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Nature of Presenting Problem's Relationship to E&M Level

  1. #1
    Default Nature of Presenting Problem's Relationship to E&M Level
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    I'm looking for clarification regarding the correct definition of "the nature of the presenting problem" and how chronic conditions without current exacerbation relate to the level of evaluation and management service. I've seen providers coding level 5 follow-up office visits for patients with debilitating chronic conditions that are stable with no current complaints. These are conditions like cerebral palsy, cognitive and functional impairment, Ehlers-Danlos syndrome, cystic fibrosis, etc. The physician may document medication changes or recommend new therapy. My understanding is that, regardless of how chronically ill a patient is, if they are currently stable and at their personal baseline, even though that baseline may be a pretty severe impairment, it is not appropriate to code a level 5 for routine follow-up with adjustments to the treatment plan and/or medication management. I've had colleagues argue that the underlying condition itself can be severe enough to complicate medical decision making to the extent that high complexity is supported, even without a current exacerbation, but I am unable to find any guidelines that address this specifically. Both 99214 and 99215 state "usually, the presenting problem(s) are of moderate to high severity". Does "the nature of the presenting problem" refer to the patient's overall or underlying physical condition, or is it specific to the signs/symptoms or concerns present at the time of the encounter only?


  2. #2
    It's true that most payer auditors would likely challenge the coding of a 99215 if the patient presents with stable established problems and the provider has not documented having identified any new issues or exacerbations on exam. But this is really a medical necessity question: if the documentation supports a 99215 based on two of the elements of the history, exam and MDM meeting the highest levels, that is the correct code choice - but whether or not those highest levels were really necessary for the patient's condition is outside of the realm of coding, so I think you're unlikely to find helpful guidelines on this. From a purely coding standpoint, I recommend sticking to the coding guidelines for selecting E&M levels and avoid trying to make an independent decision about what level is best matched to evaluate and treat the patient's presenting problems, especially for complex conditions such as these, since that begins to involve a clinical judgment.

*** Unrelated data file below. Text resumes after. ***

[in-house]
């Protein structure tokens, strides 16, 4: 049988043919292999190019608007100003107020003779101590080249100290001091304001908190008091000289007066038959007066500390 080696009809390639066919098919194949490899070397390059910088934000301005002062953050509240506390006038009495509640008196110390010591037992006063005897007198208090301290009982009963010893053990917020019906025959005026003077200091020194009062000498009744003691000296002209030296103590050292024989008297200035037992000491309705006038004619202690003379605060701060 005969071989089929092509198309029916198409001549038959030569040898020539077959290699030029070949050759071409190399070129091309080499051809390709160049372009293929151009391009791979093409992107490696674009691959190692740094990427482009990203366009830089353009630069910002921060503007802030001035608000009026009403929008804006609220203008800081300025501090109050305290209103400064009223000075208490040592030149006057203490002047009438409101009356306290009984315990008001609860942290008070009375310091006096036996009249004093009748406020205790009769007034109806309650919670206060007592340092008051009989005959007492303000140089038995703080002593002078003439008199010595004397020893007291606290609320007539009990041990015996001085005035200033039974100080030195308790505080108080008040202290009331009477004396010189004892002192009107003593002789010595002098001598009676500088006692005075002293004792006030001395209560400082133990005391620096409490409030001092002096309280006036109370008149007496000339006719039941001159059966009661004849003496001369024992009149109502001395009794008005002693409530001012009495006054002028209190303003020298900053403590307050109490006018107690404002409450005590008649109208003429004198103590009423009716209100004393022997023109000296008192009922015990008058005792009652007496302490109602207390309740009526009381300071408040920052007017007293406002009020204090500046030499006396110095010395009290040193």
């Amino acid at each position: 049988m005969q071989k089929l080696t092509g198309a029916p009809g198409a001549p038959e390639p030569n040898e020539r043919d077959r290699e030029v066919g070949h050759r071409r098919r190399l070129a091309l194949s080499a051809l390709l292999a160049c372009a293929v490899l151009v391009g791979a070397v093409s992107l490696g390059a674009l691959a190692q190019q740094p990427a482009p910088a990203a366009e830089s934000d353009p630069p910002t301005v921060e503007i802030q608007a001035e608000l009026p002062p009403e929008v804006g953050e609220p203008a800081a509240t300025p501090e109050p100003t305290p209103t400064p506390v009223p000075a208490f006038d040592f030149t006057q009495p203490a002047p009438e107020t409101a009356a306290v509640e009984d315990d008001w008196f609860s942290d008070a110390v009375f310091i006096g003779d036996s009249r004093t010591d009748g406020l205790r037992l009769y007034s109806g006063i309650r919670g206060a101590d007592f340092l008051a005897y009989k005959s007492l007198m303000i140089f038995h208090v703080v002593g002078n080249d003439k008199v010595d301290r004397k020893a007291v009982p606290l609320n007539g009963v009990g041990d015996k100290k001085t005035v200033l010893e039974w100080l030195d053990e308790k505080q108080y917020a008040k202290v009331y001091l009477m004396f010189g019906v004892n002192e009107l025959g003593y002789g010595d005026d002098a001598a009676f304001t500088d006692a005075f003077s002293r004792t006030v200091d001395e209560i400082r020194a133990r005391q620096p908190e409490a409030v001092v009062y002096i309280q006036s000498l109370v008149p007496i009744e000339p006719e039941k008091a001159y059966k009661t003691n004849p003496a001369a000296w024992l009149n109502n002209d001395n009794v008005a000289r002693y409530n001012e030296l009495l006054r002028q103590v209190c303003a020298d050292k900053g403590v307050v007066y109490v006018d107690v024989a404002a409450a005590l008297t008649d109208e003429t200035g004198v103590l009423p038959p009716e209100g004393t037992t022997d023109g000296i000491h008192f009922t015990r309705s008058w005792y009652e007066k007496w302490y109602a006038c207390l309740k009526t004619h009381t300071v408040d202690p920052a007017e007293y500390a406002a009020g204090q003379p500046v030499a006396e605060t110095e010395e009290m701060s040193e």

That said, it's easy to recognize that because we're talking about an established patient here, with established problems, it is a reasonable question as to why the highest level for two out of three elements were really necessary if the provider has not documented any specific reasons for it, so this would be a good discussion to have with the providers - if you're asking it, then an auditor is likely to ask it also. I would ask the providers, if this patient is established, the problems are familiar to them and the documentation suggests that they are stable, why was another comprehensive history or exam needed at this interval, and/or why was the MDM of the highest level? If they have good explanations for this, and feel that their peers would agree that this is correct per the standards of care for those conditions, then you have your answer and can use that information defend the code choice and its medical necessity if needed in an audit, or otherwise work with the provider to include more of that information in the note to make it more clear to a reviewer.

    If, on the other hand, the provider does not have a reasonable explanation and it appears that the documentation of the history and exam have been inflated just for the purposes of getting a higher code, then that should probably lead to a discussion of the fact that they could be vulnerable in an audit. In that situation, I'd recommend looking at your providers' E&M bell curve to see if their usage of 99215 makes them an outlier compared to their peers, and you can find the CMS errors reports and OIG work plans which show clearly that providers with a high usage of this code are targeted for review. But ultimately, in the event that the these codes are reviewed and challenged on the basis of whether or not the presenting problem warranted the highest level of service, it will be up to the providers to justify the medical necessity of that to their peers.

    Sorry for long answer, but hope this may help some.
    Thomas Field, CPC, CEMC

  3. #3
    Columbia, MO
    if the chronic conditions are stable then there is no justification for a level 5 visit. If the chronic conditions severely complicate the management of the patient, then this should be clearly reflected in the documentation and not inferred by the existence of the chronic condition. It really depends on the quality of the note. If the note indicates a follow up with no complaints and the provider is looking at labs and tweaking meds then it may be a level 3. However I have had some come in as level 2 due to scant documentation. And in this day you must watch for cloned information.. I do not count cloned information toward the visit level. Cloned information was infor gathered at an earlier point in time and does not reflect the patient in the here and now. I have had cloned HPI and cloned exam and cloned decision making and sometimes all on the same patient. you can pull over ROS if the provider indicates it was discussed with the patient and no change or add change.
    So it will depend on the quality of the note.. nothing is an automatic.

    Debra A. Mitchell, MSPH, CPC-H

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